My personal interest in, and professional experience of supporting targets of workplace bullying and bitchiness goes back many years.  I am pleased to celebrate Meredith Fuller's hard work and enthusiasm which have led to the publication of this excellent, helpful and readable book.


Sunday, November 18, 2012

"Teaching's a crap job."

"I've done that crap job in Japan. People couldn't pay me enough to do that again. Besides I'm wanting a real job with a good future." This blanket statement appeared in response to a post on G+ where I've found most people are thoughtful with their comments.

If there's one way to get a whole profession offside, that's it. Dismiss every job even remotely associated with teaching as "crap" and with no future. Ouch. 

Needless to say, it was tempting to retaliate in kind, but I resisted the impulse and let my thoughts settle. What did I really think? Why did I feel so insulted?

This person didn't know I was a teacher, so presumably hadn't deliberately set out to be hurtful. But she also hadn't made any effort to assess her attitude or explore what she disliked about the position she'd held in Japan. 

I had thought of offering a few suggestions: questions she could ponder, people she could talk to, articles to read, perhaps some books. But after that rude statement, I didn't feel particularly generous. 

I replied as follows: 

“You may not have realised that by dismissing teaching as a 'crap" job and stating that it's a job with no real future, you're insulting every one of us who has devoted our lives to improving outcomes for students.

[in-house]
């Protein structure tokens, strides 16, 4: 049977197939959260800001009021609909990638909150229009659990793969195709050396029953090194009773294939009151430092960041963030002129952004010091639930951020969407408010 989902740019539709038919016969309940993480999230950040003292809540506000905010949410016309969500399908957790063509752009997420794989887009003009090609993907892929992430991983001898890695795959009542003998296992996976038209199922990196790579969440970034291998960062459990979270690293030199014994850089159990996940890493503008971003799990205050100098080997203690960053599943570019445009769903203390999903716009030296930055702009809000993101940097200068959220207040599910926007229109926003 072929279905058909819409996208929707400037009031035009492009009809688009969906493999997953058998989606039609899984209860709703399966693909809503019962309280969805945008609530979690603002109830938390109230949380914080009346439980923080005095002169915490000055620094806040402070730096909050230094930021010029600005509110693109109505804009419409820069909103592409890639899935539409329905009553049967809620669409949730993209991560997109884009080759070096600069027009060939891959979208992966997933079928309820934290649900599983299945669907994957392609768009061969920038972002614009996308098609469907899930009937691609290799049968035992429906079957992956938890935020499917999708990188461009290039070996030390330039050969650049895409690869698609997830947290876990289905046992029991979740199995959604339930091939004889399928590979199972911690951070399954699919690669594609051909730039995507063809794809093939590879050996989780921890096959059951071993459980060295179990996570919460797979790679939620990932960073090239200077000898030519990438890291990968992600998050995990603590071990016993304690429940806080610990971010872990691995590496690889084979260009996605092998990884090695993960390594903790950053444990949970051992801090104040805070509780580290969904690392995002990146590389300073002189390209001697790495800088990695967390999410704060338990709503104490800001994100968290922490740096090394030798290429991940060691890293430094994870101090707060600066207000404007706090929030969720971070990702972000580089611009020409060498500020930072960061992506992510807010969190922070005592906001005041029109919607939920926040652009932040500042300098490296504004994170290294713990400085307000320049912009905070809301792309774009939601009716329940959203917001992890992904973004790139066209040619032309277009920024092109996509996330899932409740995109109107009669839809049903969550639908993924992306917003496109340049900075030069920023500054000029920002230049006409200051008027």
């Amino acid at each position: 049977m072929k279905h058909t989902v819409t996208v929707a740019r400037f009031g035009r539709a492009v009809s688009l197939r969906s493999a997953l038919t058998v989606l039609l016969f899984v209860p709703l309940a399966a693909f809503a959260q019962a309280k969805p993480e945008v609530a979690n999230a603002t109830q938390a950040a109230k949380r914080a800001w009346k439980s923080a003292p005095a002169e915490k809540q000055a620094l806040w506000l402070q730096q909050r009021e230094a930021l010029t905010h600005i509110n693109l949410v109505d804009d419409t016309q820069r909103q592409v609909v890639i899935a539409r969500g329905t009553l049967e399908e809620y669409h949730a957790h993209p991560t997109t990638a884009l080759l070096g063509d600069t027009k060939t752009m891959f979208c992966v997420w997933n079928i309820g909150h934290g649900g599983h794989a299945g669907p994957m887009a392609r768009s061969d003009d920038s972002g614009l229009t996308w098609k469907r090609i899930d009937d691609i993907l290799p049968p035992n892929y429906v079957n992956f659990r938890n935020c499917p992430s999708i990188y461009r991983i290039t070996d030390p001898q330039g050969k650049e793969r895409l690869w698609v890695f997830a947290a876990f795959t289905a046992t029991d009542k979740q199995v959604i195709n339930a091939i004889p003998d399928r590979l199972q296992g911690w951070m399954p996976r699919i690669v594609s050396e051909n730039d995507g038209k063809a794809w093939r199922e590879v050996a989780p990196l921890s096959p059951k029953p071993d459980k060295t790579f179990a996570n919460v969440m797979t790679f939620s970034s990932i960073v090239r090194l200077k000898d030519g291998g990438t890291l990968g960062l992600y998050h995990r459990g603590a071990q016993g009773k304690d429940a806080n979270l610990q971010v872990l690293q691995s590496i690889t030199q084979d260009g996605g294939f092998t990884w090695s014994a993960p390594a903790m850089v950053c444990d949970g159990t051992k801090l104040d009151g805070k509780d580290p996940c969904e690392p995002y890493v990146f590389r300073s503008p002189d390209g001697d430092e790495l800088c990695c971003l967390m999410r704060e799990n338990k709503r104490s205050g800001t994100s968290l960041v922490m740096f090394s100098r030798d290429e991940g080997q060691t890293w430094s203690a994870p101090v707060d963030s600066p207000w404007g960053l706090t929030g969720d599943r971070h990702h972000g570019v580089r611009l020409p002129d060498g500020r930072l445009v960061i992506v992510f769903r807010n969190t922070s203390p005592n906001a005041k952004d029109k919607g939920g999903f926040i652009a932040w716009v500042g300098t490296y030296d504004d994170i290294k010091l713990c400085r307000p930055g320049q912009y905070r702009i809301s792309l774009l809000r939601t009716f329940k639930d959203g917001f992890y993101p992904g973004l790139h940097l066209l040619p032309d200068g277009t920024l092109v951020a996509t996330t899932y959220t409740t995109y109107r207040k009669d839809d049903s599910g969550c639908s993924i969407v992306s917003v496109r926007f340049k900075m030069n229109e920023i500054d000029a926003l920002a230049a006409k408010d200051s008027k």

Students come in all varieties - they could be disability students, adults returning to study, migrants, special education children, crusty old blokes who need some workplace training, university students and a massive range of other people who need and seek skills from teachers. Are they really all 'crap' jobs with no future?

Without teachers in one form or another, essential skills couldn't be passed on to future generations as efficiently - think of bakers, pharmacists  doctors, nurses, aged care workers, road workers, engineers to name a few. 

The effect of hearing my profession dismissed rudely and thoughtlessly as a "crap" job with no future hurts.

You may have meant to say the position you had at a specific location in Japan didn't suit you or your personality. That would have been valid, honest, understandable and shown a courteous respect for others who have enjoyed a fulfilling career teaching in one form or another.”

In hindsight, there are things I could have added or discarded. Rearranging the paragraphs would have been good. However, I doubt it would have made any difference, the writer of the flippant statement didn't return. Some people have little desire in gaining self awareness and no interest in thinking about how their words and actions affect others.  

I wonder how many others have had their career described as a "crap job"? What do you say? How does it make you feel? Do you try to explain the positives or not bother at all?

You might have been working in the field for 30+years; moved from area to area adding to your enjoyment as you shed the aspects you dislike and focus more on those which compliment your interests, strengths and values.